Volume 18, Issue 6:
Röller, Lars-Hendrik & Sickles, Robin C. "Capacity and product market competition: Measuring market power in a 'Puppy-Dog' industry"
JEL codes: L5; L93
Abstract: In this paper we specify and estimate a structural model which accounts for competition in two variables: capacity and prices. The model has a two-stage setup. In the first stage firms make capacity decisions followed by a product-differentiated, price setting game in the second stage. Since costs are endogenized though the first stage, this has important implications for the measurement of market power in the product market. In particular, simpler one-stage specifications would results in a bias in the measurement of market power, which can be linked to the taxonomy for two-stage games given in Fudenberg and Tirole (1984). We then estimate this model - demand, cost (shrot run and long run), and conduct - for the European Airline Industry using data for the period of 1976-1990. We perform a number of specification tests and reject a simple one-stage specification in favor of our two-stage set-up. In particualr, we find that empirically the game is consistent with a fat-cat strategy. In other words, European Airlines overinvest in capacities in order to be less aggressive. Moreover, we find that some degree of market power in the product market exists. However, market power in the two-stage set-up is significantly lower than in the more widely employed one-stage specification, which is consistent with the direction bias in fat-cat games. This illustrates that firms market power in the product market is significantly overestimated whenever capacity competition is not accounted for.
"State aid in the European Union: the prohibition of subsidies in an integrated market"
JEL codes: L13; L40; L52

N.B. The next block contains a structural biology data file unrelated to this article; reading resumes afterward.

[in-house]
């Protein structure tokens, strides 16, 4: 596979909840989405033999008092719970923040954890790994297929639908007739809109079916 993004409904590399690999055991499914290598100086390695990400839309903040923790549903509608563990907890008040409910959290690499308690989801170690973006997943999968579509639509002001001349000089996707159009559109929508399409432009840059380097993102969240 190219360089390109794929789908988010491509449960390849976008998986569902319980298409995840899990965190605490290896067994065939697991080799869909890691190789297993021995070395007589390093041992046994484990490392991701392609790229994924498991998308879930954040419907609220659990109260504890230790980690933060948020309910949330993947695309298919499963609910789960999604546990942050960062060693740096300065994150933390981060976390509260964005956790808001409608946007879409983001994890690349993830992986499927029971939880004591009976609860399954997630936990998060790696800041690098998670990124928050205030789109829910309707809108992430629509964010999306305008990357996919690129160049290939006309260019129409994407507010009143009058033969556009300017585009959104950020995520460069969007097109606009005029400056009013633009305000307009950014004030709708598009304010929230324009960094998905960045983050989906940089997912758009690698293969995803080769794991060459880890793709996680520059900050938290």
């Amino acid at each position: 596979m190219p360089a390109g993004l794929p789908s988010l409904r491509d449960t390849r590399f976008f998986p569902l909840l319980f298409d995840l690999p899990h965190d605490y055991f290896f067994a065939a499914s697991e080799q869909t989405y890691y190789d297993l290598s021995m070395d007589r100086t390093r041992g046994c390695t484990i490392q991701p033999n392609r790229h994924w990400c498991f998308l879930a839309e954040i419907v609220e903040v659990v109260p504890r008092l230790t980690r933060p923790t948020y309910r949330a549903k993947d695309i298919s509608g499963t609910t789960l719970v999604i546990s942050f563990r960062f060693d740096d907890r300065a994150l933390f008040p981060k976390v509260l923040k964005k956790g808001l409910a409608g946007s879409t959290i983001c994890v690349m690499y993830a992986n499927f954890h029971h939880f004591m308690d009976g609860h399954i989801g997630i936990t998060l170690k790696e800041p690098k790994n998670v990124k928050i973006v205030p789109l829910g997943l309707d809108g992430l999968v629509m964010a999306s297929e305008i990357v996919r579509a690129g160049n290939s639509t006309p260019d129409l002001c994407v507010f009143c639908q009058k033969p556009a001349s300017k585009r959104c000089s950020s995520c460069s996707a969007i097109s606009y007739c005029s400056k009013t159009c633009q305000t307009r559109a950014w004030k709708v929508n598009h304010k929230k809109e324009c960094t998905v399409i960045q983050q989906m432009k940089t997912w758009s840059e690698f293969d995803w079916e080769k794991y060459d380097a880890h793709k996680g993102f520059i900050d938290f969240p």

Abstract: The effect of prohibiting state aid in an integrated market is analysed in a symmetric Cournot oligopoly model where one firm is located in each member state. Subsidies are financed by distortionary taxation so there is a trade-off between the deadweight loss from the oligopolistic distortion and that from distortionary taxation. It is shown that there exists a range of values for the opportunity cost of government revenue where member states want to give subsidies and where the multilateral prohibition of subsidies would increase aggregate welfare. Furthermore, this range of values is shown to include plausible estimates of opportunity cost.
Brady, Una& Feinberg, Robert M.
"An examinaiton of stock-price effects of EU merger control policy"
Abstract: This paper is an attempt at judging the impact of the adoption of EU merger controls and subsequent enforcement on European share prices of companies likely to have been affected. The event study approach is applied to both regime and case-specific effects. The regime effects are weak, and generally not statistically significant, but are suggestive of changed investor views of companies most likely to be affected, namely merger-prone multinationals or those in smaller countries without their own merger enforcement apparatus. The case effects appear stronger. We find that enforcement of the merger regulation has had substantial effects on individual companiy stock values.
Bouckaert, Jan& Degryse, Hans
"Price competition between an expert and a non-expert"
JEL codes: D43; L13; L15